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a superior cjuality. for which there has been a
large local demand, the trade even overflowing
to a number of neighboring towns and cities.
During the busy season of the year he employs
between twenty and twent}'-fi^'e men and he
conducts the industry for about eight months in
the year. In 1903 he added considerable ma-
chinery to the plant, the output of the yard con-
sisting of building and paving brick.

Under the first call of President Lincoln
for 75,000 men for three-months' service," in
April, 1861, Mr. Snyder enlisted in Company
G, 1 6th P. V. I. Returning to Hanover at
the expiration of his service, he married
Anna Mary Smaling, who was born near Mt.
Joy, Lancaster county. Pa., Feb. 17, 1838,
daug-hter of George and Catherine (Kohler)
Smaling. To Edward H. and Anna Mary Sny-
der have come four children, namely : Mary E.,
deceased ; A. Bertha, wife of Lawson Emmert,
of Pittsburg; William, of Pittsburg; and Ed-
ward H., Jr., at home, the partner of his father
in the manufacture of brick. Edward H., Jr.,
married Edith Fridinger, and to them have been
born five children, as follows: Cecelia, Ed-
ward, Annie, William, and Isabel. Mr. and
Mrs. Snyder have ten grandchildren. Mr.
Snyder is a member of Major Jenkins Post, No.
99, G. A. R. He is one of the substantial and
enterprising men of Hanover whose life-work
has contributed largely to the upbuilding of the

ADEN BLiSER is a representative of one
of York county's old and well-known families.
He is engaged in the manufacture of cigar
bo.xes at Longstown, York township, and is
one of the popular and public-spirited citizens
of that section of the county.

]\Ir. Buser was born on the homestead farm
in York township, Dec. 21, 1854, and was there
reared to the age of. twenty-one years. He is


42 J.

a son of Jacob and Deborah (Fitz) Buser, both
of whom were born and reared in York county.
The latter died when Aden was but twelve
years of age and his father later married ]\Iiss
Louisa Landis, whose death occurred in 1904.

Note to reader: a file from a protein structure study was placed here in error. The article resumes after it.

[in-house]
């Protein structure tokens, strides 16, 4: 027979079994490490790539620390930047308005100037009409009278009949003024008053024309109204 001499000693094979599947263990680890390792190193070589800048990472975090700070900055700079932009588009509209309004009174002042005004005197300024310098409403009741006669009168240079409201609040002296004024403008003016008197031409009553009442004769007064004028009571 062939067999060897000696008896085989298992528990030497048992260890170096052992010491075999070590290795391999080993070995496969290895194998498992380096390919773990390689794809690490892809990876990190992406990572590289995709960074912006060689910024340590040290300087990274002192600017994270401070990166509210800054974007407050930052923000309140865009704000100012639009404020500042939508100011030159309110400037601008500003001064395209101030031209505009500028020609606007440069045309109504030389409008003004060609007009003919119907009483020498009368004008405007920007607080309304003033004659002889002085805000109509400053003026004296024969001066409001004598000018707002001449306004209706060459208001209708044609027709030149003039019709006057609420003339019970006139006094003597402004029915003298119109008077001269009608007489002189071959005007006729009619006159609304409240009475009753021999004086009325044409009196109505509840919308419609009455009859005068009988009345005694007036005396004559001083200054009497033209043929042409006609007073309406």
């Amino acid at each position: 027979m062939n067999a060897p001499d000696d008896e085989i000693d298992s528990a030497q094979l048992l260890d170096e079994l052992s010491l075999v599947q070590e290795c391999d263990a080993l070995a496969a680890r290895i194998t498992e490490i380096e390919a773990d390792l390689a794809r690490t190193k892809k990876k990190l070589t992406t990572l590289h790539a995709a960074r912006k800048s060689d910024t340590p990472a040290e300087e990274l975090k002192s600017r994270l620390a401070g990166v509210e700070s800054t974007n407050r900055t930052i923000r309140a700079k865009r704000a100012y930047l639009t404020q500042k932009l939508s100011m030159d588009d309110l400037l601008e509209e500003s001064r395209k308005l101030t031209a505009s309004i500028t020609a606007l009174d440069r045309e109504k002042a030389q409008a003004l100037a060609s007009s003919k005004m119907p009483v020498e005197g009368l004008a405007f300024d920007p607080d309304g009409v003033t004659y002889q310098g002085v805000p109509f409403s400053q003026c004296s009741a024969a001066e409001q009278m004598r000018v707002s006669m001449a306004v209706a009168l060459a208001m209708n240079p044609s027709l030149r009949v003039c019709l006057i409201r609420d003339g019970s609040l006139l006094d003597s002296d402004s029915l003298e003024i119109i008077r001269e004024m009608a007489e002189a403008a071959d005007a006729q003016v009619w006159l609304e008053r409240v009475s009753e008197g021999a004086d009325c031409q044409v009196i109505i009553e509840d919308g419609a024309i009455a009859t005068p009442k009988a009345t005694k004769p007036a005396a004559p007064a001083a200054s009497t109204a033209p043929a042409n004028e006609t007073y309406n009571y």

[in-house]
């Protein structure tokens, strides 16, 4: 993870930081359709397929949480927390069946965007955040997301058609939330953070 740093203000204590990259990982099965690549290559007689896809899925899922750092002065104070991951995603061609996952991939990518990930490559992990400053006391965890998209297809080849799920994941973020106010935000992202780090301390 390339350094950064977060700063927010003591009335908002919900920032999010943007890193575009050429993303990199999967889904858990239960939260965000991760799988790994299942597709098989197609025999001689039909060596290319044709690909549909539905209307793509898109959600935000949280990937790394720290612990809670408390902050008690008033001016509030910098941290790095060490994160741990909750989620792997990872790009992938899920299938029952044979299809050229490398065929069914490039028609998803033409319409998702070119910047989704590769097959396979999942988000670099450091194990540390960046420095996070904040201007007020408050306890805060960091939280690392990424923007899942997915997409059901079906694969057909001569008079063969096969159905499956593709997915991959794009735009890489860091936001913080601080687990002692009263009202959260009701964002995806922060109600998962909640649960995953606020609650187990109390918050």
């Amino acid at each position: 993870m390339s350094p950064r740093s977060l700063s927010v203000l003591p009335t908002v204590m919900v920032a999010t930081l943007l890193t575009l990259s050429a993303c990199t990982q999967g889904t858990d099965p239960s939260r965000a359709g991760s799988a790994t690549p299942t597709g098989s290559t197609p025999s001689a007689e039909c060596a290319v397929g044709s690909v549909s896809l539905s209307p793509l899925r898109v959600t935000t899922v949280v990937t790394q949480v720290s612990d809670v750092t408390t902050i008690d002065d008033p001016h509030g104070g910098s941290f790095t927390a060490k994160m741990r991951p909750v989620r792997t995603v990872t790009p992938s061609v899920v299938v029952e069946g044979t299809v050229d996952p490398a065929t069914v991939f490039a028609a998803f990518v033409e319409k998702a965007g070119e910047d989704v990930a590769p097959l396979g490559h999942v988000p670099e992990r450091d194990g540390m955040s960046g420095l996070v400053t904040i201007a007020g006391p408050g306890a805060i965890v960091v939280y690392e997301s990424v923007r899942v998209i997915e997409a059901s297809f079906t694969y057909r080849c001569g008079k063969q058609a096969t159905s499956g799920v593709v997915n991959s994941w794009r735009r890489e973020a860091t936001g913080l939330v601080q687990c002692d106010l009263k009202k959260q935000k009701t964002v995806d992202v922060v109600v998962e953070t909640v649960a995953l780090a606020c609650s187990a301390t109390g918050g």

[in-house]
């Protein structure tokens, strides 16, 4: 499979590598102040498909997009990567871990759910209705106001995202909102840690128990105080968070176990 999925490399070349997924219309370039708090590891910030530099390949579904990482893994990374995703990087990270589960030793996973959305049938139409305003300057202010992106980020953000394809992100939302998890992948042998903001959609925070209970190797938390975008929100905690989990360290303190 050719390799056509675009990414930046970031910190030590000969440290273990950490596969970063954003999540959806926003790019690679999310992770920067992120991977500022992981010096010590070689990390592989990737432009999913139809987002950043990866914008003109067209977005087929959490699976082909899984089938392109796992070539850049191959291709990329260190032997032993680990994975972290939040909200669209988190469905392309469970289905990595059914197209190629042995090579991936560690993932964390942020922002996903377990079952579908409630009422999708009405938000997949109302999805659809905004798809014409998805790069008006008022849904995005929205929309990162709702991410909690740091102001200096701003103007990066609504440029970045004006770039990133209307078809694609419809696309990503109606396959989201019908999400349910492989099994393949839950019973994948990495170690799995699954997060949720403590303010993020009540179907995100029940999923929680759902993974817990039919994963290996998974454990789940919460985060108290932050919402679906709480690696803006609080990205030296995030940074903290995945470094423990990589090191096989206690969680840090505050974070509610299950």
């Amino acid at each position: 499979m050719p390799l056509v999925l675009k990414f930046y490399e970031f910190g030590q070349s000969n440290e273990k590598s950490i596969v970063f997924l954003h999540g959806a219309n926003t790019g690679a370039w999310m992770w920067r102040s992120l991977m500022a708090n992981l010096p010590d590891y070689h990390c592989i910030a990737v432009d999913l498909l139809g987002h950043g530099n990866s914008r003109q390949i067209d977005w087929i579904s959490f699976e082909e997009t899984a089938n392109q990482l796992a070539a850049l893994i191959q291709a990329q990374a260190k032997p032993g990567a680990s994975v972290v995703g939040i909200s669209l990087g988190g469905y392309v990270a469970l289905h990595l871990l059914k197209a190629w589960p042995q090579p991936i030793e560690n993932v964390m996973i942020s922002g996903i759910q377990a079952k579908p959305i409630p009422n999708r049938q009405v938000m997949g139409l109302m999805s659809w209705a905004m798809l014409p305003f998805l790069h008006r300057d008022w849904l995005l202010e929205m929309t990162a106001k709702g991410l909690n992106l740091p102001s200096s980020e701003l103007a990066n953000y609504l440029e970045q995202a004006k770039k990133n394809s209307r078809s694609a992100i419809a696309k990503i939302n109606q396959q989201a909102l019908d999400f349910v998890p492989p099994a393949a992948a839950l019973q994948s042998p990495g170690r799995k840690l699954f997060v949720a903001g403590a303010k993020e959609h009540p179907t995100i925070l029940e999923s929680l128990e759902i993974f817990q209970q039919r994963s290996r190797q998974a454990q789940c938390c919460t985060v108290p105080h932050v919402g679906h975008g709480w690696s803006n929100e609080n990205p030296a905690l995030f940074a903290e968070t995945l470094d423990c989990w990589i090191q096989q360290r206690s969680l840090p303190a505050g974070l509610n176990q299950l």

Jacob Buser was a carpenter by trade, and for a
number of years was actively engaged in con-
tracting and building, while later he turned his
attention tO' the manufacture of cigar boxes,
building up a profitable enterprise and also
owning and operating the farm on which Mr.
Buser was born. He was a stalwart Democrat
in politics, was a man of alert mentality and
broad information and wielded no little in-
fluence in local afifairs, while his inflexible in-
tegrity and straightforward business policy
gained for him the uncjualified respect of all
with whom he was associated. He died, in
Springetsbury township, in 1902, at the age of
seventj'-six years. His first wife was a mem-
ber of the Dunkard Church, and he and his
second wife were connected with the Lutheran

Aden Buser was reared on the home farm
and early began to assist in its cultivation, while
he continued to attend the local schools from
two to four months each year until he had
reached his legal majority, so that he gained a
good practical education and was duly fortified
for the practical duties and responsibilities of
life. Lender the direction of his father he
served a thorough apprenticeship at the carpen-
ter's trade, becoming a skilled artisan in that
line and continuing to follow his trade until he
was twenty-five years of age, when he located
in Long'stown and engag'ed in the manufactur-
ing of cigar boxes. He had there purchased an
acre of ground, upon which was a small dwell-
ing, and there he inaugurated his enterprise,
beginning operations by establishing a shop in
the basement of his house and for some time
working alone. He finally secured John S.
Flory as an assistant, and it is pleasing to note
that this gentleman is still enrolled as his em-
ployee. In 1884 ]\Ir. Buser disposed of the
property mentioned and removed to what was
known as the Freeze place, in York town-
ship, where he continued to carry on his
manufactory for the ensuing two years, Avhen
he purchased his present property from Jo-
seph Kaufi^man, the improvements consisting
of a commodious building utilized as a store
and box factory. On the 18th of Aug., 1901,

the property was destroyed b}- fire, and shortly
afterward i\Ir. Buser completed the erection of
his present store and factory building on the
same site, the building being" 28x28 feet in di-
mensions and two stories in height. He pur-
chased his present residence property — an acre
of land and a good house — from George Howe.
In the box factory he gives employment to an
a\-erage force of ten skilled hands. He has
met with marked success, being known as one
of the reliable and public-spirited citizens and
business men of York township, where his
friends are coextensive with his accpiaintances.
In politics he gives his allegiance to the Demo-
cratic party.